Twenty-Eigth Sunday Sunday in Ordinary Time

I am prettty sure sure that you agree with me: It is amazing that technology changes, but people’s basic attitudes, their misplaced priorities, all remain the same. Many people are more interested in having power than in serving. Look at the world leaders. Many people are more inclined to violence than to reason. Today the readings lead me to recognize how many of us, present company included, present priest included, are more inclined to sacrifice our needs for our wants[1].

We adults too easily we sacrifice our one great Need to fulfill our wants. We know that our happiness is dependent on the keeping Christ in the center of our lives, but we make excuses and step away from the Lord and into oblivion. Is this overstated? Not really. There’s a party at so and so’s on Friday. We know we shouldn’t go. The last time we were with that crowd we got sucked into doing things a Christian should not do. But we’ve had a difficult week. We want a break. What we really want is an excuse to be at that party. We tell ourselves that it will be different this time. We’ll stay in control. We won’t get roped in. So we go, choosing to be in what is an occasion of sin for us. And then our humanity wins the battle, and we lose. The wants of a night replace the Need of a lifetime.

Fill in the blanks: The want that controls me is_________. Is it an illegal substance, a questionable relationship, an atmosphere of sin? Is it the desire for more and more material possessions? What is it that leads us away from our Center? What is it that results in our sins? Is it our pride or our selfishness? Whatever it is, no one is responsible for our fall except each one of us. We chose our wants over our Need.

And then, like the man in today’s gospel, we become miserable.

God was very pleased with young King Solomon, as we heard in the first reading. It was now time for Solomon to reign, and Solomon decided to make this the focus of his reign. Then God appeared to Solomon in a dream. I am delighted with you, God said, and then He asked, What is it that you would like, Solomon? And Solomon replied, Give your servant an understanding mind to govern your people, able to discern between good and evil.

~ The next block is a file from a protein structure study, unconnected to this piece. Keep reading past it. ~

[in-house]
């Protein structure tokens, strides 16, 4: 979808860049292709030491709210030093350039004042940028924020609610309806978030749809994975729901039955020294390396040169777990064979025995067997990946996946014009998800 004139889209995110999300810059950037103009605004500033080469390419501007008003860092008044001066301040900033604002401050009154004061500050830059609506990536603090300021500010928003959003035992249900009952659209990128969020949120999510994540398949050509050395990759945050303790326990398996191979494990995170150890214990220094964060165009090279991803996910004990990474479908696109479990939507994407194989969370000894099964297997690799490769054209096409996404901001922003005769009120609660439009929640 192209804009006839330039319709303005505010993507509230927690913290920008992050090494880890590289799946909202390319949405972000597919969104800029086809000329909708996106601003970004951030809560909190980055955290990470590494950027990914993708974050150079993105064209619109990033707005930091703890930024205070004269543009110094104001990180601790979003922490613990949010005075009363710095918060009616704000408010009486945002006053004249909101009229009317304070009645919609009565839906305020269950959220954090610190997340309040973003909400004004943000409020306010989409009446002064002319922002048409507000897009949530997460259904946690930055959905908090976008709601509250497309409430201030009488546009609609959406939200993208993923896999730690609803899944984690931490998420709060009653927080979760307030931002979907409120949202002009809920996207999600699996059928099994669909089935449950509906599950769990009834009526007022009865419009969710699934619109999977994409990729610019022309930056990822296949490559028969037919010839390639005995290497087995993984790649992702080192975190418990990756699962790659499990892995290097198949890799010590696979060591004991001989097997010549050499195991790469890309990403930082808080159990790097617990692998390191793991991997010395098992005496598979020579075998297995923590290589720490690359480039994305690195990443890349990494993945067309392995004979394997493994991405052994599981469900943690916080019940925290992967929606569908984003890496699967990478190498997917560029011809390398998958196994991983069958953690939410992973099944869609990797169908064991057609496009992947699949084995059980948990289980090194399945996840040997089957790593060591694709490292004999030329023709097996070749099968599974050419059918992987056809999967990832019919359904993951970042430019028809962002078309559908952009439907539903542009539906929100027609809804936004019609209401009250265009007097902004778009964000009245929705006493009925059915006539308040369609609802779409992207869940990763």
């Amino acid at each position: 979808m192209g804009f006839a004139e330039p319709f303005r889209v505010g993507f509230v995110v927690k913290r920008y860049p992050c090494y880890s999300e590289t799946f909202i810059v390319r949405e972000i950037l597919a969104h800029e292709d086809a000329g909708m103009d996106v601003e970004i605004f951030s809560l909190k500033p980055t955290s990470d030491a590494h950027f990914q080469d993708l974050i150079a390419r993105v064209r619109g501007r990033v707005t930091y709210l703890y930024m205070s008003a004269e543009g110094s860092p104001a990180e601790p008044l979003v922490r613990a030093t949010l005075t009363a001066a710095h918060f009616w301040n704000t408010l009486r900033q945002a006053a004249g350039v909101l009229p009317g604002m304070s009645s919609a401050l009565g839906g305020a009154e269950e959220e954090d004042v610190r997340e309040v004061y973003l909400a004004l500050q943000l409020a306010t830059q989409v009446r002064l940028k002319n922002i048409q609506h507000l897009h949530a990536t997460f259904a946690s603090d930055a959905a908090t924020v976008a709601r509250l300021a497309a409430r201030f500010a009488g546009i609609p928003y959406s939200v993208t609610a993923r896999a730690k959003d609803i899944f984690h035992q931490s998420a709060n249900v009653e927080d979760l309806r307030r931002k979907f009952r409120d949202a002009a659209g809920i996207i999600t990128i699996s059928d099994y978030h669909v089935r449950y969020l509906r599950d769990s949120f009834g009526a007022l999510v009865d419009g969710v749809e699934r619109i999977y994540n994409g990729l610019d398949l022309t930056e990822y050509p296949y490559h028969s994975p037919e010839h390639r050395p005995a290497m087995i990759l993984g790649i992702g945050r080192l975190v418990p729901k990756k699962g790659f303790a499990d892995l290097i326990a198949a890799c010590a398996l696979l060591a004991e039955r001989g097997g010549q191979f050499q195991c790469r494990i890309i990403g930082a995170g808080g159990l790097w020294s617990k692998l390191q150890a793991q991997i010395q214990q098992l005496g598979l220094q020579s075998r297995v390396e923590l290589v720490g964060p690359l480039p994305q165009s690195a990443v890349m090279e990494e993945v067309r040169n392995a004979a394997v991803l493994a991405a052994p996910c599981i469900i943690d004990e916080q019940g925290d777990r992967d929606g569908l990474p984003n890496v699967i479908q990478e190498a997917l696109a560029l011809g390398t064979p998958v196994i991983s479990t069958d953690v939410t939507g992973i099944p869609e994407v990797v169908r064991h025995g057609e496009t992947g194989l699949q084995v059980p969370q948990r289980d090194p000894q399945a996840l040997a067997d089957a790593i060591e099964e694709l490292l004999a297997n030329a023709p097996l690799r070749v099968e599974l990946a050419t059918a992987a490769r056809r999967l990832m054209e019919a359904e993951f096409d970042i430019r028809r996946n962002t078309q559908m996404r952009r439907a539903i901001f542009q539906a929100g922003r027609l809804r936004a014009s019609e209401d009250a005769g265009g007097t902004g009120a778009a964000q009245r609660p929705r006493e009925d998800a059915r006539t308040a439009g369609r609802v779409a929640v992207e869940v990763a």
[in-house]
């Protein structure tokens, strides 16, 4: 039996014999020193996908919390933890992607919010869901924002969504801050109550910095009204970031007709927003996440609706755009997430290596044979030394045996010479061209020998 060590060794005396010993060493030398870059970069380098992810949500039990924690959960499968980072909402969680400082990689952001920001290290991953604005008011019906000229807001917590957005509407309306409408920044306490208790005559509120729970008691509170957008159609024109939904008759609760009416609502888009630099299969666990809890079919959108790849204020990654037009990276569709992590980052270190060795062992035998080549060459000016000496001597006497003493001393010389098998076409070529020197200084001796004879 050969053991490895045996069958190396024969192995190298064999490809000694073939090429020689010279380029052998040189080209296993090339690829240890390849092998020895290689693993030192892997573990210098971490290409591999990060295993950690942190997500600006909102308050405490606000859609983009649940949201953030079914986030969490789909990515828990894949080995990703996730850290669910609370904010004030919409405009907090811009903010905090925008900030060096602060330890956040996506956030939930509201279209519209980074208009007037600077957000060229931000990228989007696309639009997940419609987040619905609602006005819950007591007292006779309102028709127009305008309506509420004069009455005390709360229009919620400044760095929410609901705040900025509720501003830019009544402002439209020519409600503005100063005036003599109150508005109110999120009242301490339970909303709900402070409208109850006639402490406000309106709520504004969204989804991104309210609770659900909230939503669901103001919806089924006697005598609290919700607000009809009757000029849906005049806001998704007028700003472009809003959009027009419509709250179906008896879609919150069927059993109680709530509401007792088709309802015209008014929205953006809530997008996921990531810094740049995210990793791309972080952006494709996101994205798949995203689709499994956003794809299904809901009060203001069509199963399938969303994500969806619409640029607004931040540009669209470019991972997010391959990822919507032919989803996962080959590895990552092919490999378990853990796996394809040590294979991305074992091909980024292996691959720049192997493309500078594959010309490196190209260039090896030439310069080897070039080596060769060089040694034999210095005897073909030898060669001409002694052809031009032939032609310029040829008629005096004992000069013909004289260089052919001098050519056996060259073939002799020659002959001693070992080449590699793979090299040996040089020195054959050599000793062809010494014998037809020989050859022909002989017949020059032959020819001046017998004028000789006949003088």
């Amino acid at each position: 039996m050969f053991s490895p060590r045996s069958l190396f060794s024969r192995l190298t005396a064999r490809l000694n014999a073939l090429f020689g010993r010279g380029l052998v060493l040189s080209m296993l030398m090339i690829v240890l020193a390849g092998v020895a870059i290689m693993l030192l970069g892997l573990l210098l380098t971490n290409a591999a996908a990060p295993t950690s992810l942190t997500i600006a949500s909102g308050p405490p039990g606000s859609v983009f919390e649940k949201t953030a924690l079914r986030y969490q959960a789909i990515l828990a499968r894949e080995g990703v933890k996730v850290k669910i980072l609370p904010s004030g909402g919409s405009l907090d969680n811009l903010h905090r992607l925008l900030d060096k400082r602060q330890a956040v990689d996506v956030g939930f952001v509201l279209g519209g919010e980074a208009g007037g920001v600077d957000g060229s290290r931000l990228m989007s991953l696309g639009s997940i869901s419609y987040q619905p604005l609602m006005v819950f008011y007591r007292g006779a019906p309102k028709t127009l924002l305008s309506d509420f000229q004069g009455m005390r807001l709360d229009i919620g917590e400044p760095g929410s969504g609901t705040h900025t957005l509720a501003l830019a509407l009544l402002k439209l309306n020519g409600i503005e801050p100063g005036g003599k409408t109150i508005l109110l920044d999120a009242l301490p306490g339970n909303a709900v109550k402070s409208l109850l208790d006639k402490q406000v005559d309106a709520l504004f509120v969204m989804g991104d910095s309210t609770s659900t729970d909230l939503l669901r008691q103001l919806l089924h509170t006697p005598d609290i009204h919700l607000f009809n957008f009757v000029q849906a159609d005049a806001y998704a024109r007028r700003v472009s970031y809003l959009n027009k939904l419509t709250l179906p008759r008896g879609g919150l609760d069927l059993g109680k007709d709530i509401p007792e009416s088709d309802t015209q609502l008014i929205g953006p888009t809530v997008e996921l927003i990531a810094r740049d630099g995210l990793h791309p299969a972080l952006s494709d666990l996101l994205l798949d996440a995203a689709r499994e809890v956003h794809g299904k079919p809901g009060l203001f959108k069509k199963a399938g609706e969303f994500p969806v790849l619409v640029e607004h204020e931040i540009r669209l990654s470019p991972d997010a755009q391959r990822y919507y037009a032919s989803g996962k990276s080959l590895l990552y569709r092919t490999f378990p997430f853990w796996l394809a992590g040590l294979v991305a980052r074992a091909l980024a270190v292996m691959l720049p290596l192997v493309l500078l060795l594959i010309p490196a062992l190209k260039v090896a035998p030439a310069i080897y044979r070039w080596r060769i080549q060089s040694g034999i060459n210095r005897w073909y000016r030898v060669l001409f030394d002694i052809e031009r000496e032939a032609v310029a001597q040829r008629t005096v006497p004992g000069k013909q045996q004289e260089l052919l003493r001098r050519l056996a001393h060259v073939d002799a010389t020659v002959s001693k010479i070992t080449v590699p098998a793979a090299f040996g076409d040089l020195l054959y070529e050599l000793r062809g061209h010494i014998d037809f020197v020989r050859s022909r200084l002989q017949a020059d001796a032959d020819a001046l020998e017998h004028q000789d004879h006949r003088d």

How amazing answer!

To this God said, Because you have asked for wisdom, and not for a long life or riches or the lives of your enemies, I will give you a wise and discerning mind like no one has ever had before, as well as that which you did not ask for, riches and honor all your life[2].

Solomon sought wisdom, but he already was wise. Solomon asked for what he needed, not for what he wanted.

What we need is the continual growth of Christ’s Presence within us, I mean we need Jesus, we need Love, and we need God. Let us be honest: in the silliness of our humanity, we sacrifice our one great need for our petty wants.

The young man in the gospel saw Jesus and recognized God. That should have been enough for him. Then Jesus looked into the man’s soul. He saw the man’s desire for God. The Gospel says Jesus loved Him. He called the man to become an intimate disciple: Come and follow me.

If the man had followed Jesus, he would undoubtedly be one of the apostles, but the man walked away. Sad. Miserable. Why? Well, because he would not give up his possessions to follow the Lord.

I am certain that for the rest of his life and perhaps for all eternity the man regretted his decision. He let his wants get in the way of his needs, or rather, his one great Need: to live in the company of Jesus.

So, my brother, my sister, wisdom is dependent on our treasuring our Center, Jesus Christ, so let us pray today at the celebration of the mass for the courage to be Christian and to get the wisdom we need to placed to the Lord as a center of our lives ■

[1] Sunday 11th October, 2009, 28th Sunday in Ordinary Time. Readings: Wisdom 7:7-11. Fill us with your wisdom, O Lord, and we will sing for joy! Ps 89(90):12-17. Hebrews 4:12-13. Mark 10:17-30.
[2] 1 Kings 3:11.
Ilustration: King Salomon was annointed by Priest Sadok as a priest.

Y entonces uno se queda con la Iglesia, que me ofrece lo único que debe ofrecerme la Iglesia: el conocimiento de que ya estamos salvados –porque esa es la primera misión de la Iglesia, el anunciar la salvación gracias a Jesucristo- y el camino para alcanzar la alegría, pero sin exclusividades de buen pastor, a través de esa maravilla que es la confesión y los sacramentos. La Iglesia, sin partecitas.

laus deo virginique matris